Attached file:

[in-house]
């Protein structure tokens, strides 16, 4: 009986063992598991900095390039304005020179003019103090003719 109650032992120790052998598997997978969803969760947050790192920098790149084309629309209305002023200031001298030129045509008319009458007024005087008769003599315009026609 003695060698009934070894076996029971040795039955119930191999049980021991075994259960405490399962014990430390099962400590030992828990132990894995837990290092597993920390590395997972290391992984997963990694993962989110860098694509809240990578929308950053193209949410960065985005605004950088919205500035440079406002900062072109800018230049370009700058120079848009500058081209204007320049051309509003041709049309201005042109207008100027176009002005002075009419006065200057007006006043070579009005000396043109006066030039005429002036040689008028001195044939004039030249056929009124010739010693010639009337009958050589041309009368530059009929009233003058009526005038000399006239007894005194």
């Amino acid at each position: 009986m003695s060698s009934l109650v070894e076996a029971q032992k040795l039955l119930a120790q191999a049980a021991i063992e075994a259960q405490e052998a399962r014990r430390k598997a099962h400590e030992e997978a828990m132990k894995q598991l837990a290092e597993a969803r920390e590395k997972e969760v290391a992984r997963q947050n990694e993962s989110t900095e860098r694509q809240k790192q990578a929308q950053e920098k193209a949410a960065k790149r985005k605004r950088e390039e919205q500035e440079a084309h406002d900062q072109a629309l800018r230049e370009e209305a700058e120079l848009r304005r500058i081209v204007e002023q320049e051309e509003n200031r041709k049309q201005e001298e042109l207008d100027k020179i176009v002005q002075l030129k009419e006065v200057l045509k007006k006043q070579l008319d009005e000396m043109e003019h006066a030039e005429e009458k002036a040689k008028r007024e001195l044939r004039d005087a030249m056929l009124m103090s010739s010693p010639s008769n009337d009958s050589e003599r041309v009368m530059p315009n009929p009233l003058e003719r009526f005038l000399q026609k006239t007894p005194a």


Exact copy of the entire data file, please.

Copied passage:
[in-house]
């Protein structure tokens, strides 16, 4: 009986063992598991900095390039304005020179003019103090003719 109650032992120790052998598997997978969803969760947050790192920098790149084309629309209305002023200031001298030129045509008319009458007024005087008769003599315009026609 003695060698009934070894076996029971040795039955119930191999049980021991075994259960405490399962014990430390099962400590030992828990132990894995837990290092597993920390590395997972290391992984997963990694993962989110860098694509809240990578929308950053193209949410960065985005605004950088919205500035440079406002900062072109800018230049370009700058120079848009500058081209204007320049051309509003041709049309201005042109207008100027176009002005002075009419006065200057007006006043070579009005000396043109006066030039005429002036040689008028001195044939004039030249056929009124010739010693010639009337009958050589041309009368530059009929009233003058009526005038000399006239007894005194």
């Amino acid at each position: 009986m003695s060698s009934l109650v070894e076996a029971q032992k040795l039955l119930a120790q191999a049980a021991i063992e075994a259960q405490e052998a399962r014990r430390k598997a099962h400590e030992e997978a828990m132990k894995q598991l837990a290092e597993a969803r920390e590395k997972e969760v290391a992984r997963q947050n990694e993962s989110t900095e860098r694509q809240k790192q990578a929308q950053e920098k193209a949410a960065k790149r985005k605004r950088e390039e919205q500035e440079a084309h406002d900062q072109a629309l800018r230049e370009e209305a700058e120079l848009r304005r500058i081209v204007e002023q320049e051309e509003n200031r041709k049309q201005e001298e042109l207008d100027k020179i176009v002005q002075l030129k009419e006065v200057l045509k007006k006043q070579l008319d009005e000396m043109e003019h006066a030039e005429e009458k002036a040689k008028r007024e001195l044939r004039d005087a030249m056929l009124m103090s010739s010693p010639s008769n009337d009958s050589e003599r041309v009368m530059p315009n009929p009233l003058e003719r009526f005038l000399q026609k006239t007894p005194a």